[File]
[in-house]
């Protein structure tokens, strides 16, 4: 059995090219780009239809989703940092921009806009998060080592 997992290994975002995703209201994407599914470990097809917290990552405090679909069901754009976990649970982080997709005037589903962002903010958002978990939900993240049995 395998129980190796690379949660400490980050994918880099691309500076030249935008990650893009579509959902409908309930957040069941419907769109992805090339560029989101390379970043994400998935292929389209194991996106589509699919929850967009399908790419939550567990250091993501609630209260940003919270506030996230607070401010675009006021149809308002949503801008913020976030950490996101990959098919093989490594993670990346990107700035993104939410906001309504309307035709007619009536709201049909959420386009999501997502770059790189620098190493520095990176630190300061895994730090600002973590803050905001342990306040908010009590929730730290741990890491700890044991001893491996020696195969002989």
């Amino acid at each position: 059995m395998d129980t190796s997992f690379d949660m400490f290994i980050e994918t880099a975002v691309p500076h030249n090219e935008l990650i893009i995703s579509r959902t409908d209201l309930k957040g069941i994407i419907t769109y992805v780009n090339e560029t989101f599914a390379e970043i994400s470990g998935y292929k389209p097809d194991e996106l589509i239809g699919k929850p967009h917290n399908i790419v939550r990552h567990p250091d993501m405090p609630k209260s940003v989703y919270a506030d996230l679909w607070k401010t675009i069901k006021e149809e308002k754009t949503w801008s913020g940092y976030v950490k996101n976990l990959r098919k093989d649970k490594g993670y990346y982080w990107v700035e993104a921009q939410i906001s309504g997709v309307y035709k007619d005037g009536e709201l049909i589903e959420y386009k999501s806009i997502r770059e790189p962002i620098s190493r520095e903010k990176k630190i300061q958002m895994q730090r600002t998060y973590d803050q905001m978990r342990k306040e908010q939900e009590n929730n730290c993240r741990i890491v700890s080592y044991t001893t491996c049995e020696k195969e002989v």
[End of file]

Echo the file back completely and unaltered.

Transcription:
[in-house]
């Protein structure tokens, strides 16, 4: 059995090219780009239809989703940092921009806009998060080592 997992290994975002995703209201994407599914470990097809917290990552405090679909069901754009976990649970982080997709005037589903962002903010958002978990939900993240049995 395998129980190796690379949660400490980050994918880099691309500076030249935008990650893009579509959902409908309930957040069941419907769109992805090339560029989101390379970043994400998935292929389209194991996106589509699919929850967009399908790419939550567990250091993501609630209260940003919270506030996230607070401010675009006021149809308002949503801008913020976030950490996101990959098919093989490594993670990346990107700035993104939410906001309504309307035709007619009536709201049909959420386009999501997502770059790189620098190493520095990176630190300061895994730090600002973590803050905001342990306040908010009590929730730290741990890491700890044991001893491996020696195969002989």
């Amino acid at each position: 059995m395998d129980t190796s997992f690379d949660m400490f290994i980050e994918t880099a975002v691309p500076h030249n090219e935008l990650i893009i995703s579509r959902t409908d209201l309930k957040g069941i994407i419907t769109y992805v780009n090339e560029t989101f599914a390379e970043i994400s470990g998935y292929k389209p097809d194991e996106l589509i239809g699919k929850p967009h917290n399908i790419v939550r990552h567990p250091d993501m405090p609630k209260s940003v989703y919270a506030d996230l679909w607070k401010t675009i069901k006021e149809e308002k754009t949503w801008s913020g940092y976030v950490k996101n976990l990959r098919k093989d649970k490594g993670y990346y982080w990107v700035e993104a921009q939410i906001s309504g997709v309307y035709k007619d005037g009536e709201l049909i589903e959420y386009k999501s806009i997502r770059e790189p962002i620098s190493r520095e903010k990176k630190i300061q958002m895994q730090r600002t998060y973590d803050q905001m978990r342990k306040e908010q939900e009590n929730n730290c993240r741990i890491v700890s080592y044991t001893t491996c049995e020696k195969e002989v």